However, to here draw a line and say that the grassroots won this time and that liberal democratic practices is enough to govern the city, would fail to appreciate the political nature of urban wetlands in postcolonial societies. Whereas to build a shopping mall at Princess Vlei might be about politics. Something which can be ‘handled? by participatory processes and ?stakeholder dialogues?, my point here is that such techniques of governing could also work to silence what Belgian?British geographer Erik Swyngedouw expressed in 2009 as the proper political: ?The [proper]?political? arises when the given order of things is questioned; when those whose voice is only recognized as noise by the police order claim the right to speak, acquire speech. As such, it disrupts the order of being, exposes the constituent antagonisms and voids that constitute the police order and tests the principle of equality.? Indeed, the moment of disrupture, as Erik Swyngedouw implies, is tied to when the ?police order?, or current decision?making procedures, are exposed and challenged. This moves beyond the act of simply giving voice, as in stakeholder dialogues. Rather, the political enters when the established order is disrupted and when, temporarily at least, this rupture reconfigures the order of things so as to format the sounds of the speechless into intelligible speech.
The urban wetland called Princess Vlei, articulated through the practices of activists as part of a postcolonial and post?apartheid society, has become part of staging such a rupture. This calls into question the established ways by which urban ecologies are known and valued, and by whom. It makes impossible the modernistic division between Nature and Society on which scientific fields such as ecology and economy rests, and instead calls for a new arrangement to distribute expertise and giving voice. It insists that to talk about Capetonian urban nature requires a quite troublesome opening of the past to stage those deep disagreements that Cape Town needs. But maybe what it needs, alongside other postcolonial cities are practices that stages disagreements, that makes antagonistic readings of the city and its nature clear and debatable so as to push these deep disagreements into the political process of how the city is governed. Here the urban wetland of Princess Vlei plays a role in the way that such practices are developed, expressed and longed for.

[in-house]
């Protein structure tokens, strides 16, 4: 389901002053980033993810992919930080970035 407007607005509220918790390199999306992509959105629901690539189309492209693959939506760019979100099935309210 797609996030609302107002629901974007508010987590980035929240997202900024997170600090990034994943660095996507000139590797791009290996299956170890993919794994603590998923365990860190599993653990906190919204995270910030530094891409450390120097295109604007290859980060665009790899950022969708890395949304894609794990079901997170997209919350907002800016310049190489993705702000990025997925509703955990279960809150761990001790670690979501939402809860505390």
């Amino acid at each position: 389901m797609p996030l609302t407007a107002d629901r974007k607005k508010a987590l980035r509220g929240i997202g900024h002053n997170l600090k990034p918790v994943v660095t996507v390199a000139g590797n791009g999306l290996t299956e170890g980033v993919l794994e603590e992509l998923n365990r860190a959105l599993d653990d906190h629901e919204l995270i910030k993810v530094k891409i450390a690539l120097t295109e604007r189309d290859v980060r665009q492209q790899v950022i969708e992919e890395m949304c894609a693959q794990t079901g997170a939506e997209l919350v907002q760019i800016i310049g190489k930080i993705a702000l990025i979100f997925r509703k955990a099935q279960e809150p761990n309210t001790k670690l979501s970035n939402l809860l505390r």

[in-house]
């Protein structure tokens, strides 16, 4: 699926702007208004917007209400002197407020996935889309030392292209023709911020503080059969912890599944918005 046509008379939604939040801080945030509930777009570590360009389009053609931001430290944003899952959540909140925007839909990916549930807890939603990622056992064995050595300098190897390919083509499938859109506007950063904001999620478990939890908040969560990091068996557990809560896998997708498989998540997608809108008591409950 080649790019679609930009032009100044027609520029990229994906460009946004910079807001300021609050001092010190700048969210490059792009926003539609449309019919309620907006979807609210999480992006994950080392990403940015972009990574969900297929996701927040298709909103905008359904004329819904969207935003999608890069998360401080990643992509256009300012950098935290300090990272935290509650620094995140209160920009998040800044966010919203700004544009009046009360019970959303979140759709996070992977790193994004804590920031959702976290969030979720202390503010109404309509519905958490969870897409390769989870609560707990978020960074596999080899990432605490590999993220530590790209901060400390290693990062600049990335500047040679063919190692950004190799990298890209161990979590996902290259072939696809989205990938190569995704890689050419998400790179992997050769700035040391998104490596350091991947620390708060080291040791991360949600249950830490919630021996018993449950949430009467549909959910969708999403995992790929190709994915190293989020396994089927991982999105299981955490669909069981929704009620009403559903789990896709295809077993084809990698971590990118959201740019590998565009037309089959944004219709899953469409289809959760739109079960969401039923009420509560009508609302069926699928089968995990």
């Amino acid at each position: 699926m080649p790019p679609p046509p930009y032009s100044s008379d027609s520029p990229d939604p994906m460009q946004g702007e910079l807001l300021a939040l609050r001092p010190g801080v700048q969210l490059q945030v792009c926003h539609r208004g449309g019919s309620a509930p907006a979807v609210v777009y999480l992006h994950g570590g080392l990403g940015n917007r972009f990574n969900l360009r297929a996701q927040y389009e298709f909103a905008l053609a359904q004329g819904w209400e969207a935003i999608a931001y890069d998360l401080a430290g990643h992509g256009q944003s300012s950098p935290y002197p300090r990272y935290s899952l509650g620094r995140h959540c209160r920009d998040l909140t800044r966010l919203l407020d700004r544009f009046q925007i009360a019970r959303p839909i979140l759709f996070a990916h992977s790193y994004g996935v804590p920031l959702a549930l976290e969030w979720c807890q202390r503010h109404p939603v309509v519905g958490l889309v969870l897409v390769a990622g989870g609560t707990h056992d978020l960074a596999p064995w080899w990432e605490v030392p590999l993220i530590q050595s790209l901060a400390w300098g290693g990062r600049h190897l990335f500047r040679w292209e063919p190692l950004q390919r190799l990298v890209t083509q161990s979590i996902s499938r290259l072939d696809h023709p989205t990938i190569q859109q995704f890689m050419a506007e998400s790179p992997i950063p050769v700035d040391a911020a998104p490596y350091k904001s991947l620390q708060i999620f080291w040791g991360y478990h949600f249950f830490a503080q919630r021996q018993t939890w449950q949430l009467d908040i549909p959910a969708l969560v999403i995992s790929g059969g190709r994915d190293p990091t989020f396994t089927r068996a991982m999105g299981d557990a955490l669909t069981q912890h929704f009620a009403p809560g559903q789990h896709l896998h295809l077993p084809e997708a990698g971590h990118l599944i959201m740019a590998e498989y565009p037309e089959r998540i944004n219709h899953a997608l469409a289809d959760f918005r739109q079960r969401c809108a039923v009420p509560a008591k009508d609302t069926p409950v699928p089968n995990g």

(1) The word ‘Khoi’ signifies one of the indigenous people who dwelled where Cape Town is located.
(2) Erik Swyngedouw draws upon several political philosophers, above all on frenchman Jaques Ranci?re. The publication mentioned here is from Erik Swyngedouw (2009) The Antinomies of the Postpolitical City. IJURR, 33(3), 601?620.
(3) For more information on Princess Vlei and Cape Town, see Henrik Ernstson and Sverker S?rlin (2013), ‘Ecosystem services as technology of globalization: On articulating values in urban nature’, Ecological Economics, 86, pp. 274?284 (Open Access). See also Henrik Ernstson?s websites https://www.rhizomia.net and https://www.situatedecologies.net * Dr. Henrik Ernstson is a postdoctoral scholar at the Department of History, Stanford University, a Visiting Scholar at the African Centre for Cities, University of Cape Town and a Research Fellow (on leave) at KTH Environmental Humanities at the Royal Institute of Technology in Stockholm. He is also editing a volume on Grounding Urban Natures: Histories and Futures of Urban Ecologies (with S S?rlin). (2) (3)